Host: Brian Lamb
November 20, 2008
12:00 p.m. EST
BRIAN LAMB, C-SPAN: Naomi Klein, if you don’t mind I’m going to just read a couple of paragraphs from your Wikipedia site and have you comment on it.
NAOMI KLEIN, AUTHOR: OK.
LAMB: Naomi Klein, born May 8, 1970, Montreal, Quebec, is a Canadian journalist, author and activist known for her political analysis and criticism of corporate globalization. Do you like that lead?
KLEIN: I think that’s fair enough. Yes. Sure. I don’t call it globalization myself.
LAMB: What do you call it?
KLEIN: Well, I think I’m a critic of corporate power, whether locally or globally. And the term globalization I’ve never found all that helpful. But it’s good that they put the corporate ahead of it. So it isn’t just being against the world.
LAMB: As you know, this is written by people we don’t know
and comes together a crowd. Have you ever looked it?
KLEIN: No. I don’t know how this I have this allergy.
LAMB: OK. Let me keep reading.
LAMB: Naomi Klein was brought up in a Jewish family with a history of left-wing activism. Her parents moved to Montreal, Canada from the USA in 1967 as war resistors to the Vietnam War. Her mother, a documentary filmmaker, Bonnie Sherr Klein
KLEIN: Sherr Klein.
Sherr, is best known for her anti-pornography film Not a Love Story.
KLEIN: That’s true.
LAMB: Her father, Michael Klein, is a physician and a member of Physicians for Social Responsibility. Her brother, Seth Klein, is director of the British Columbia office of the Canadian Centre for Policy Alternatives. Let’s just go back over that.
KLEIN: Yes, I come from a family of troublemakers. It’s true.
LAMB: Well, tell the story about how your parents where did they come from in the States?
KLEIN: My father was born in Newark, New Jersey, and my mother was born in Philadelphia. They both went to Stanford for grad school and met there. And my grandparents my father’s parents were also were also activists. My grandfather was actually a union organizer at Walt Disney. He was an animator. He used to draw Donald Duck for Walt Disney. He was in charge of Donald Duck continuity, which was to make sure that Donald Duck always appeared the same in every cartoon. He worked on Fantasia. He worked on some fantastic Disney films.
But in the 1940s, he was one of he was one of several union organizers, and they staged the first animators strike. And he got fired and blacklisted. And because of his history of blacklisting in the family, when my father was drafted to go to Vietnam, he didn’t want to go. He had a he was a pacifist, and continues to be a pacifist. But he also didn’t want to go through the process of proving his political credentials because of the history of the House on American Activities and the political resonance in his own family of having been the son of a blacklisted artist.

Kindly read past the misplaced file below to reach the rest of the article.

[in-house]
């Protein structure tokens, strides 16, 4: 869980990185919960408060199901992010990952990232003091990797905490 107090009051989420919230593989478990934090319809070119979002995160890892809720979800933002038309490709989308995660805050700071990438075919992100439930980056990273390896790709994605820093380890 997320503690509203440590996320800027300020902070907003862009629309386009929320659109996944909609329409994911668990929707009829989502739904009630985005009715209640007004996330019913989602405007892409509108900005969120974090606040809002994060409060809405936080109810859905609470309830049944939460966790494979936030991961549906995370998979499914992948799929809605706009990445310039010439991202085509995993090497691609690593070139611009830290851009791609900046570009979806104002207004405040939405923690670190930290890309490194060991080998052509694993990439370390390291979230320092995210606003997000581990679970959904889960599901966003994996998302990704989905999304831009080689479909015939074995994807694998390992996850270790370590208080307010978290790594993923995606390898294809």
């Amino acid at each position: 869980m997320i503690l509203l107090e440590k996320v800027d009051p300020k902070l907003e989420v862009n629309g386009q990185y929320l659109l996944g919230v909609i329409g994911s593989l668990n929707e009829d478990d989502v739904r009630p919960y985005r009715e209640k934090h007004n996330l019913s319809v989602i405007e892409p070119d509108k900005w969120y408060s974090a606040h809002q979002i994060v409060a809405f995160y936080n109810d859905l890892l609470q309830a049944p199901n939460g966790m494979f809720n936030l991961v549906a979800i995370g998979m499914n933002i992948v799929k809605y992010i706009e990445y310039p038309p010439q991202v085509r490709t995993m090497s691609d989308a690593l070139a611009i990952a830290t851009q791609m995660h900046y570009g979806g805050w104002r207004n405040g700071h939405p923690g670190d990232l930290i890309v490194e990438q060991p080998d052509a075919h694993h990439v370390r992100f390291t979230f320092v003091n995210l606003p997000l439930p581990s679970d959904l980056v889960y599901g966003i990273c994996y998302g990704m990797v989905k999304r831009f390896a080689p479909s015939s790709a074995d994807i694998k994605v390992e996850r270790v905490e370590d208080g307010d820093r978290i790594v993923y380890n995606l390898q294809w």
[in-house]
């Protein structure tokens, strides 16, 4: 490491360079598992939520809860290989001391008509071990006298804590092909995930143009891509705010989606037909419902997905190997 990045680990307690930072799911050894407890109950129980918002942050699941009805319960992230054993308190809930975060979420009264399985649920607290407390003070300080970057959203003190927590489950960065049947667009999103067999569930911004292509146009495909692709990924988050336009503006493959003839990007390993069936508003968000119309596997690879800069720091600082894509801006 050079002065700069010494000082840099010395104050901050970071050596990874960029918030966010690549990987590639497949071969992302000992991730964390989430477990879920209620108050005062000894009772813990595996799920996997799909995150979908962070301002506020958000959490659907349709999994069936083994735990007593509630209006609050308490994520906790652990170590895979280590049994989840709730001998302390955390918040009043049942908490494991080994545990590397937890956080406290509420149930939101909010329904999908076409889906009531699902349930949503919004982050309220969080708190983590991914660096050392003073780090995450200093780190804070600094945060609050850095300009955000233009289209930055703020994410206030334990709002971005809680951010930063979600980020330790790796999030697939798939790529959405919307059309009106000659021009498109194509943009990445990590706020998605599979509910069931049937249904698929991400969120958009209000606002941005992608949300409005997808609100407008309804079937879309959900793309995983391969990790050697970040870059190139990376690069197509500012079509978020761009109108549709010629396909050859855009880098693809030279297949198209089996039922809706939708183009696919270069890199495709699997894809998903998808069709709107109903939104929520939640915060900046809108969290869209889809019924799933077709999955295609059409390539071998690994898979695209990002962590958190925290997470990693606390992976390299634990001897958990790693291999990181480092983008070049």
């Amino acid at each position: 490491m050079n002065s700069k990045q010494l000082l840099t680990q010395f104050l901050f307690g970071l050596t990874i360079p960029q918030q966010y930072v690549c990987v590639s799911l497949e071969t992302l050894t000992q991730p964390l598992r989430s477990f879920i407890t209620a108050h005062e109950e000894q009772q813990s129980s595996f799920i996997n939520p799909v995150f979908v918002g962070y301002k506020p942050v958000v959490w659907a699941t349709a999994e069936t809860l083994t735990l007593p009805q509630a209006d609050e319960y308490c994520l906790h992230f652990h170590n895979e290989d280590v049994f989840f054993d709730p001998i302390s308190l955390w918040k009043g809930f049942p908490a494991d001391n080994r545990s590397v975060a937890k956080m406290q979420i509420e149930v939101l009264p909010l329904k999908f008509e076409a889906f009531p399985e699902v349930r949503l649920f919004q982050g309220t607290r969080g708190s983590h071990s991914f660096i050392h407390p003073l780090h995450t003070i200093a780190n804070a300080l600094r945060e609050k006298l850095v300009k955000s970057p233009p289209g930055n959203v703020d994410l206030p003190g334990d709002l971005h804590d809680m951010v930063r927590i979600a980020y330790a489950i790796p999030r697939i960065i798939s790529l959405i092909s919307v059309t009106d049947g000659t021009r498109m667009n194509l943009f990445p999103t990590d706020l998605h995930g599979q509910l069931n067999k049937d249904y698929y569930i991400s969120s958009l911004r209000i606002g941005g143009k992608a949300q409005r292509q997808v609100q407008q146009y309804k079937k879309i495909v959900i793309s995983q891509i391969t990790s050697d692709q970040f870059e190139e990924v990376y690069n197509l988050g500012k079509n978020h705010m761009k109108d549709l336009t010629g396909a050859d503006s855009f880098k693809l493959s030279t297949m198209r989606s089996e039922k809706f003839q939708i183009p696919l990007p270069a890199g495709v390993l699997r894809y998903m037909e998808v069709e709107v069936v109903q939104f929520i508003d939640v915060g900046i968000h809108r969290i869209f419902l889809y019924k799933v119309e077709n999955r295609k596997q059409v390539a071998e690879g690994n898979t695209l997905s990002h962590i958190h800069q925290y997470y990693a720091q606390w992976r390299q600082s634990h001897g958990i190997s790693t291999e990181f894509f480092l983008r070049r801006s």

So he just he preferred to leave and came to Canada. And that’s why I’m Canadian. I was born a few years later.
LAMB: Your mother, were they married here?
KLEIN: They were married in New Jersey. Yes.
LAMB: And then they moved together?
KLEIN: And then they moved together. I have an older brother.
LAMB: Where did they move to?
KLEIN: To Montreal.
LAMB: And are they still there?
KLEIN: No. They are now in Vancouver for the weather. But they moved to Montreal many American many American young people in this time moved to Canada. It was something of a brain drain. Our universities are filled with war resistors from the Vietnam era.
My father got a job teaching at McGill, teaching medicine at McGill. My mother worked at the National Film Board of Canada. And in fact, we moved back to the United States when I was a baby and lived there until I was five in Rochester, New York. And this was you know after it had become safe for war resistors to return to the United States.
And my father worked in a health clinic in the States and my mother worked at a cable access channel. And they both decided that they actually preferred it in Canada where my father could work in the public healthcare system. We have a single payer national healthcare program and my father preferred that.
And my mother was working for the National Film Board, which is a public institution that allowed her to make the kind of political films that she wanted to make. So they left left the U.S. because of the war in Vietnam but they stayed in Canada because really because of the social programs.
LAMB: Did when did you - do you remember when you first learned this story and it sunk in?
KLEIN: I feel like I always knew the story about healthcare. I was five when we moved back. And it was explained to me in fairly simple terms that we were moving back to Canada because in Canada you didn’t have to be rich to get sick. And this was explained to me you know as a kid that and I did understand it that it was really unfair, that my father felt it was really unfair that people were denied access to medicine because they didn’t have money to pay. And as a doctor, he preferred to work in a system where money didn’t have anything to do with the quality of healthcare that you received.
I feel like I I feel like I’ve always known that. It’s always been a part of my of my Canadian identity. My Canadian identity has always been really tied to these things that made I mean, I have an identity as a Canadian and as an American. I have dual citizenship.
We it was only our little nuclear family that moved to Canada. My grandparents on both sides were in the United States. All of my cousins were still in the United States. So we were always going back and forth over the border.
But I was always aware of the things that made Canada different. And you know it had to do with our foreign policy, the fact that Canada wasn’t involved in Vietnam, didn’t send troops to Vietnam, that we had a prime minister, Pierre Trudeau at the time, who declared that Canada would be a haven for people who were resisting the war, and the fact that we did have different values when it came to healthcare and how to treat people who were sick.